Where Do Our County Tax Dollars Go? Part 2

 By Linda Farneth

In part 1 we looked at the real estate values of residential improved lots in Colonial Beach, we also took a brief look at how every tax dollar is split to pay for various services that are available to all residents of Westmoreland County.

In part 2 we will look at two big county expenses that benefit all residents of Westmoreland county including Colonial Beach.

Garbage transfer and county passes for transfer station

Although we do not pay a particular amount for trash removal service in Colonial Beach as we do for water and sewer our tax dollars in the town cover the expense of trash collection within the town.

However all that trash has to go somewhere. The county is in charge of disposal and management of waste so as part of our services from the county, waste management is part of what we pay county taxes for.

Colonial Beach waste made up 12% of the 13,936.13 tons of waste collected by Westmoreland County in 2017. The disposal of the waste collected from Colonial Beach has cost the county $115,617.13. This is down from 13% in 2016 and 15% in 2015, which cost the county $115,072.42 and $121,246.01 respectively.

This figure only includes waste collected by town trucks and waste dropped off at the transfer station just outside of town which is transferred to the county transfer station. It does not include residents who bring refuse to the county transfer station or construction materials hauled by private companies.

Risavi estimates 40% of the traffic at the county site is from the residents of Colonial Beach. This is not surprising when you realize that the roughly 4-square-miles that is Colonial Beach, contains one fifth the population of Westmoreland County, making it the most densely populated area in the county.

The county provides decals that can be hung from your mirror to help the county identify county residents when visiting the transfer station. Risavi said there is a problem with other counties bringing refuse to our transfer stations.

Although a Colonial Beach Town sticker is accepted the county workers find it easier to see the red county tag that anyone can obtain free at the county offices with proof that you are a Westmoreland County tax payer.

County Funded Emergency Services:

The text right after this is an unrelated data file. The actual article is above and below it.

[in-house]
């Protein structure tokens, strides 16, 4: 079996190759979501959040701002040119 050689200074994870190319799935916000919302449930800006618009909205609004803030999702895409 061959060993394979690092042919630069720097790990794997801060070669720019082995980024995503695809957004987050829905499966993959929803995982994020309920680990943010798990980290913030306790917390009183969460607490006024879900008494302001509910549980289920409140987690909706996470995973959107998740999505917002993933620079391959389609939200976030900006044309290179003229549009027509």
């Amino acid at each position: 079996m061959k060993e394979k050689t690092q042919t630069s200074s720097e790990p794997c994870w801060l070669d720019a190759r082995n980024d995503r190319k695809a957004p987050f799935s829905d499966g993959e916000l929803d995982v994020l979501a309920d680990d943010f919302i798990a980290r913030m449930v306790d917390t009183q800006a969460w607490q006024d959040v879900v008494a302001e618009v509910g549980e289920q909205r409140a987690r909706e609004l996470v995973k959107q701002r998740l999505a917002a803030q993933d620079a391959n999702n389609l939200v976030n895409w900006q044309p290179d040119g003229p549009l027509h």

Rescue recovery costs have increased dramatically from fiscal year 2009-2010 from $491,172.48 to $2.1 million in fiscal year 2016-2017 to 2.0 million in fiscal year 2017-2018, since volunteerism has declined and the county mans 3 stations with paid staff, 24 hours a day.

Risavi said, “We've had to buy 3 new ambulances and increase staff dramatically.”

Recently the county was providing one paid crew for the Colonial Beach Volunteer Rescue Squad (Rescue Station One) but when construction of the rescue squad building at Oak Grove was complete that paid staff was moved to Oak Grove.

Currently only volunteers man Rescue Squad One with Pat Fitzgerald running a large portion of those calls. Risavi said when Pat has been ill or unable to run calls the county squads have often had to run calls.

Risavi said the Supervisors have been looking to the future anticipating putting on a fourth paid crew for the County. Risavi also said Westmoreland County pays the highest salary for Paramedics in the Northern Neck.

Risavi said due to the required training and certifications needed, the county is finding it harder and harder to find people to work.

The Emergency Medical Personnel currently working for the County are being required to work overtime, this not only is difficult for the members but it is more costly to pay overtime than to hire part time personnel.

Westmoreland County has a high number of elderly population making the call load more. The fact that the closest hospitals are in Fredericksburg or Warsaw make each run longer. This ties up emergency personnel driving to and from hospitals. Any time not spent with a patient costs valuable resources.

Risavi also added that medical reimbursements usually severely undercut the cost of transportation of patients.

Risavi said Rescue Station 2 at the opposite end of the County has only 6 volunteer members and they have not responded to a call in almost 2 ½ years.

Supervisor Larry Roberson said, “Remember this is just the rescue squads, we are very very fortunate we have not had to staff paid crews for the fire departments, but it's coming.”

Mayor Eddie Blunt said, one of the bigger issues, is that the county has to reach out to the other counties to work to bring in a hospital closer than Fredericksburg or Warsaw.

Risavi said that the hospitals will not invest in an area that does not guaranty enough patients to sustain the cost of running the facility.

Unfortunately the lack of a facility close by deters new home buyers.

Blunt feels we need to keep pushing for a facility. “A lot of people won't move to this area because they are afraid they will not have the emergency services needed.”

There is really no one service offered by the County that only benefits Colonial Beach. Although all the tax money collected from Colonial Beach Residents by the county to fund schools has been eliminated from residents county tax bills, residents still pay that amount to town. The town now collects the county portion of taxes that would otherwise go into the County school system if Colonial Beach did not have their own schools.  

We will explore school funding in our final article on the Westmoreland County Budget. 

Colonial Beach News

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By becoming a patron, you'll instantly unlock access to 613 exclusive posts
273
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406
Writings
16
Videos